7 We have developed the Matrix in Excel as most organisations have access and are familiar with it. It s also easy to produce graphs, move data around and transfer information to other applications, such as Word when you want to produce a nice, glossy submission document. We ve avoided developing a high tech solution with a lot of whistles and bells as we wanted to provide something free and accessible to all EFQM Members. We ve also avoided using macros and such to reduce the complexity and avoid issues with firewalls. Please note: we ve kept the security on the file to a minimum so it s easy to input your information. However, there are a number of calculations and look up tables within the document. If you start adding rows, columns or sheets, you might break it. The format of the Enabler Map input sheet can be transferred directly into the Word Template provided by EFQM. The only data you wouldn t transfer are the improvement actions and RADAR rating. The Owners and Subject Matter Experts are normally included in a separate table at the back of the submission, as in the template. Once you have collected the results data, the spreadsheet will produce the graphs automatically. Whether you use all 96 results in the submission document is up to you. The template is set up to include 8 results per sub-criterion. The other result areas would be made available to the assessors during the site visit. The only additional information you need to collect to produce a submission document is the Organisational Overview, which explains the history, operating environment and strategic objectives of the organisation. There are guidance points in the template to help you develop this. 6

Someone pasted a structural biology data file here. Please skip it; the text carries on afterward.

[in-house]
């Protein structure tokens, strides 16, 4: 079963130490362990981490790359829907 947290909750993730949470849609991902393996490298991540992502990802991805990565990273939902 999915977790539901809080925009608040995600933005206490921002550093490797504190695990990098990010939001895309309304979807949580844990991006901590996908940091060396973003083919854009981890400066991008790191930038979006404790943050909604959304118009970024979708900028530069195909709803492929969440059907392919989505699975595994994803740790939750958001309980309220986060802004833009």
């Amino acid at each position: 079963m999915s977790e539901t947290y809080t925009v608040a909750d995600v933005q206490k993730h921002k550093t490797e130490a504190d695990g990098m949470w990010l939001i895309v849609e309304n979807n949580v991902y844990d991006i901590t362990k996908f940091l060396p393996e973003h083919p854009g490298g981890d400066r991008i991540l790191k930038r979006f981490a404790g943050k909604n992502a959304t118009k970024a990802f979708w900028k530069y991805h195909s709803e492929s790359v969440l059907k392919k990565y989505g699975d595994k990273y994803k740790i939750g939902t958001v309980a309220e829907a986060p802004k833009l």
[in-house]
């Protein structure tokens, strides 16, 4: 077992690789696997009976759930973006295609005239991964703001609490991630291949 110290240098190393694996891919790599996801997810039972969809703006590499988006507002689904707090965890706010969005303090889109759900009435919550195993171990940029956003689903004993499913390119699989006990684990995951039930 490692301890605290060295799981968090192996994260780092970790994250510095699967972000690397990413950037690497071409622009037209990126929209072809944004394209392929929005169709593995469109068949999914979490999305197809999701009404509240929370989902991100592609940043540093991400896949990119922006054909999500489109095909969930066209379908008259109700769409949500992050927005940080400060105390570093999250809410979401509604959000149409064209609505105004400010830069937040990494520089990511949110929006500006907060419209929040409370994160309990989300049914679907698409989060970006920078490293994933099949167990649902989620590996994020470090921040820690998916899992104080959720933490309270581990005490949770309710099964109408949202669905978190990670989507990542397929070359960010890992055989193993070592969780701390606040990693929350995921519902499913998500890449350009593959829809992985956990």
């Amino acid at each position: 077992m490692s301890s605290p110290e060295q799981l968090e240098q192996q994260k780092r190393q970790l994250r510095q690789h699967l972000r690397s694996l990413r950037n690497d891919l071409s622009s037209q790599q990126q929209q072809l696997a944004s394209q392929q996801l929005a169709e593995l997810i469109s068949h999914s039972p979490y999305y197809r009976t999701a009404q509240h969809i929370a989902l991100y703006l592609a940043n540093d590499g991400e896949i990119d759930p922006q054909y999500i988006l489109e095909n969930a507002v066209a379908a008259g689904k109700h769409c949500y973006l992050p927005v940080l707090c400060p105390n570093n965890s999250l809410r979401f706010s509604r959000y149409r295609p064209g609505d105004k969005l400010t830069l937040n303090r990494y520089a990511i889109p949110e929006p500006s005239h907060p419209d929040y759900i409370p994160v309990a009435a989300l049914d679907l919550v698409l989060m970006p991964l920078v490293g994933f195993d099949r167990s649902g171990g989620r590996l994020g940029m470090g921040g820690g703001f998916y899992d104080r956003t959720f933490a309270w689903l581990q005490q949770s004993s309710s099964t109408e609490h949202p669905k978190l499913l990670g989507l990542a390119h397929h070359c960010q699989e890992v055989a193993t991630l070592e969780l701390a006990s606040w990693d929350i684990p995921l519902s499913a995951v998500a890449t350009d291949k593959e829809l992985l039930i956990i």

8 To complete the enablers section, you need to use the Enabler Map input sheet. You can either complete this criterion by criterion or concept by concept. If you have already used the Business Excellence Matrix, you will be able to transfer the data into the relevant criterion. The Enabler Map input sheet allows you to complete either a self-assessment or the Enabler Map template. The fields on the spreadsheet are: Reference Code EFQM Criterion Part Fundamental Concept Approach Title Objective Description Evidence Available On-Site Key Measures, Links & Results Owner Subject Matter Expert Planned Actions or Improvement Opportunities RADAR Rating Rating The first 3 columns of the spreadsheet give the numbering for the approaches, based on the EFQM Model criteria. This statement is taken directly from the guidance points in the EFQM Model The guidance points are there as examples of what we would expect to see in an excellent organisation. The model is not prescriptive so does not say HOW you would achieve this. This is the Fundamental Concept of Excellence that the criteria relates to. If you want to focus on a specific FCs, select it from the drop down menu. Agree the approach that you have within your organisation that best fits the criteria guidance point. Describe here the result that you are trying to achieve through the approach. Describe, in a couple of brief sentences, how the approach works within your organisation. You should focus on the key aspects of the approach and deployment only; you don t need to go into detail here. Note here what supporting evidence, such as reports or documents, are available to explain the approach in more detail. Indicate the links using the reference numbers for approaches and / or the name of relevant results. You can make these both forwards and backwards in the document. For example, you can link the personal objectives setting approach to the performance appraisal approach and on to a relevant question in your employee survey. The person ultimately responsible for the approach The person who has the most thorough working knowledge of the approach (if different from the owner). During the discussion, you can capture ideas for improvement actions or current plans for improvement. The RADAR rating is a simple drop down, based on the maturity of the approach and how far through the RADAR cycle you are. Based on the RADAR rating, the spreadsheet will allocate a rating for each approach. This drives the scoring. 7